Tag Archives: data capture

Our first local ‘dead’ hard disk acquisition

We’ve imaged lots of removable media over the past year (~ 400, according to Victoria’s stats), and I’ve also done a  fair amount of forensic imaging of material on-site with donors (live acquisition) . One aspect of our ‘forensic’ armoury that has not been subject to so much testing is the imaging of whole hard disks at BEAM. So-called ‘dead’ acquisitions.

In the past few months two new accessions have presented us with an additional four hard disks. This is excellent news, as I have finally had the chance to use our forensic computer’s Ultrabay (write-blocking device) to image a real ‘collection hard disk’. Everything went smoothly. So far so good.

-Susan Thomas

#4n6 event, and CLIR report on digital forensics as applied to cultural materials

For a couple of days week before last I was at a meeting which went by the name of Computer Forensics and Born-Digital Content in Cultural Heritage Collections. The meeting was in support of a report bearing the same name (for now at least) which is currently being written by Matt Kirschenbaum, Richard Ovenden and Gabby Redwine. The final day of the workshop was dedicated to reviewing the first draft of the report, and the finalised version should be published by CLIR later this year.

We’ve been adapting digital forensics tools and techniques within BEAM (Bodleian Electronic Archives and Manuscripts) for a few years now, and this meeting was a useful event to talk about how we do this, and some of the issues (process, technical and ethical) it raises.

It was a good meeting, and I very much enjoyed hearing from other digital archivists and *real* forensics practitioners (they have rather different objectives to ours, but their tools are still useful!). Another highlight for me was Stephen Ennis’ framing thoughts, presented in the first session. Ennis grounded the discussion, with three key – and very practical – points that should be important to any archivist:

1) What is the hard-cash value of born-digital archives?
Ennis contends that monetary value has been a preservation agent for literary manuscripts. If disks and digital data are of no value, their survival rate is likely to be poor. He cited the example of John Updike’s archive (at Harvard), which contained software disks but no related data disks. It’s worrying that dealers don’t/won’t appraise born-digital material, but this will surely change. Another issue is that we need dealers to be able to appraise digital archives without altering what they are appraising. Will they have to adopt digital forensic techniques too?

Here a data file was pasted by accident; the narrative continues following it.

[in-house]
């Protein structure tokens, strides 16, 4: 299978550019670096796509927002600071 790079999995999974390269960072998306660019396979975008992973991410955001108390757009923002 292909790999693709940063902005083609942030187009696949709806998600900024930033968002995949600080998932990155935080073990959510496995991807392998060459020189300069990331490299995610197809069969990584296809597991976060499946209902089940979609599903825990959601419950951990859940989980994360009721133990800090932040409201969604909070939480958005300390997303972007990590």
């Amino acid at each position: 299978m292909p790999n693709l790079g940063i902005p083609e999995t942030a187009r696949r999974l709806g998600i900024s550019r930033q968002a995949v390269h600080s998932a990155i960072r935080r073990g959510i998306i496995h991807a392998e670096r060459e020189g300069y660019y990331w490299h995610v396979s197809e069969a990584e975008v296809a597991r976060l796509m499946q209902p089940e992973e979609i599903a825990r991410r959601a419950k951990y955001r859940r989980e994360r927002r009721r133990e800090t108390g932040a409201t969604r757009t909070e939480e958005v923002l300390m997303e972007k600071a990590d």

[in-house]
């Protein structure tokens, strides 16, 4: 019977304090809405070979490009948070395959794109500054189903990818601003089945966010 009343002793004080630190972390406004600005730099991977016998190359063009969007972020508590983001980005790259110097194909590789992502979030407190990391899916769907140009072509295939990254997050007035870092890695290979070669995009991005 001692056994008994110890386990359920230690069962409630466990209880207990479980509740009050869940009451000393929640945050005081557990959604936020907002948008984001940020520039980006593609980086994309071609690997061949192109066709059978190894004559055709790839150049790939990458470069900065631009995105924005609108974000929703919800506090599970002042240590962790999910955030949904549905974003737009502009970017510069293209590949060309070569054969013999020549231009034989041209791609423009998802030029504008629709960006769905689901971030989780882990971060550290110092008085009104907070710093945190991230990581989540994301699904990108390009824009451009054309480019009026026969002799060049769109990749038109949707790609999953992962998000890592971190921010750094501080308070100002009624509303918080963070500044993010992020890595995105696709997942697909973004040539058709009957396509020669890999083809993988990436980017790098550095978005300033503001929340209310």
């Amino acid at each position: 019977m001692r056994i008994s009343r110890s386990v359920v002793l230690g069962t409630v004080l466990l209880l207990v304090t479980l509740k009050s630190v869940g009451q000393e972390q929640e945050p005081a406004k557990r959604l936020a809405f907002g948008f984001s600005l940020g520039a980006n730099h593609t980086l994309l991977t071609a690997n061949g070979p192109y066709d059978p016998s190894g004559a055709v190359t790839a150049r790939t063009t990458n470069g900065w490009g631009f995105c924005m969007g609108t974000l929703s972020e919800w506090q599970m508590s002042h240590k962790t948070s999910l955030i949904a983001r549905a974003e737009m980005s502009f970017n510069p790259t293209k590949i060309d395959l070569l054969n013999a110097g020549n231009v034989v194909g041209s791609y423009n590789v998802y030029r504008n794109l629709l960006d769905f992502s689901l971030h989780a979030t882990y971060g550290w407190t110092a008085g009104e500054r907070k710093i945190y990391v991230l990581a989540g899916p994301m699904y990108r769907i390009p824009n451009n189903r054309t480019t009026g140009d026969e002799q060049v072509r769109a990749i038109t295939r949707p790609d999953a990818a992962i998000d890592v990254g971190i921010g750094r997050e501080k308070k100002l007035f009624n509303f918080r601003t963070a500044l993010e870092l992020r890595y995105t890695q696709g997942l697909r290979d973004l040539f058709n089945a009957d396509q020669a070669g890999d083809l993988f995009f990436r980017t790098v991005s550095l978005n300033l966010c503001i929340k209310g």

2) Are the steps that seem justified for celebrity authors justified for others?
This question is very important and equally applicable to ‘papers’, of course. In the digital domain, the obvious ‘celebrity’ example is the work Emory’s MARBL have done to make one of Salman Rushdie’s hard disks accessible to scholars through an emulator and a searchable database. We certainly won’t be processing every digital archive submission at this level, and I suspect MARBL won’t either. Where it’s justified, I think it’s a very good thing.

3) What is the researcher’s object of study? Are we promoting new and different forms of enquiry?
This question, perhaps, gets closer to exploring our simultaneous excitement and concern when we consider the potential of combining scholarly enquiry and digital forensic tools in relation to born-digital archives. There’s a good deal we need to learn about scholars’ requirements and I’m looking forward to the day that we have more case studies so we can move this discussion beyond conjecture!

If you’re interested in finding out more in advance of the report, you’ll probably find that some of the slides will be published in due course at the event’s website. You can also take a look at some photos and tweets.

I may extend this post with some of the more interesting tidbits if I find a moment.

-Susan Thomas

Disk imaging for older floppies

Thanks to Michael Olson for the link to Kryoflux , which is currently being developed by the Software Preservation Society (an organisation established to preserve disk-based computer games). Stanford are also using the Catweasel floppy disk controller; see Stanford’s post on Catweasel and the Catweasel site itself. These could be handy to have around when we receive more in the way of unusual floppy formats.

-Susan Thomas

Archiving Facebook content

We have yet to encounter a depositor who has a Facebook account, but it’s sure to happen at some stage. With that in mind, Victoria has been looking at how we could archive content in web 2.0 services like FB. I spoke with Mark Guttenbrunner (Tu Wien) about this at the Planets training day in London last month, and he told me that there was an ‘archive’ friend you could add through Facebook that would archive your profile (whatever that means 🙂 ). FB’s ‘archive friend’ seems to have gone to ground, but Mark did point me at this Firefox add-on which should achieve something similar. We’ll have to give it a go and see what happens. Anyone got any other ideas about how to archive Facebook profiles?

-Susan Thomas

What is this thing anyway?

The first step in doing anything useful with a digital accession is to answer just that question. The next is generally “now that I know, what ‘stuff’ do I need to recover the data and how might I do that?”. With some items, it’s easy enough. With others it can be rather more challenging. Alex Eveleigh just pointed me at Mediapedia – a database being developed at The National Library of Australia to help folk identify media. Best of all, it sounds like it’s been designed to help people find things by easily determined characteristics (e.g. physical measurements) rather than relying on the user to know, more or less, what they are looking for. Super idea.

-Susan Thomas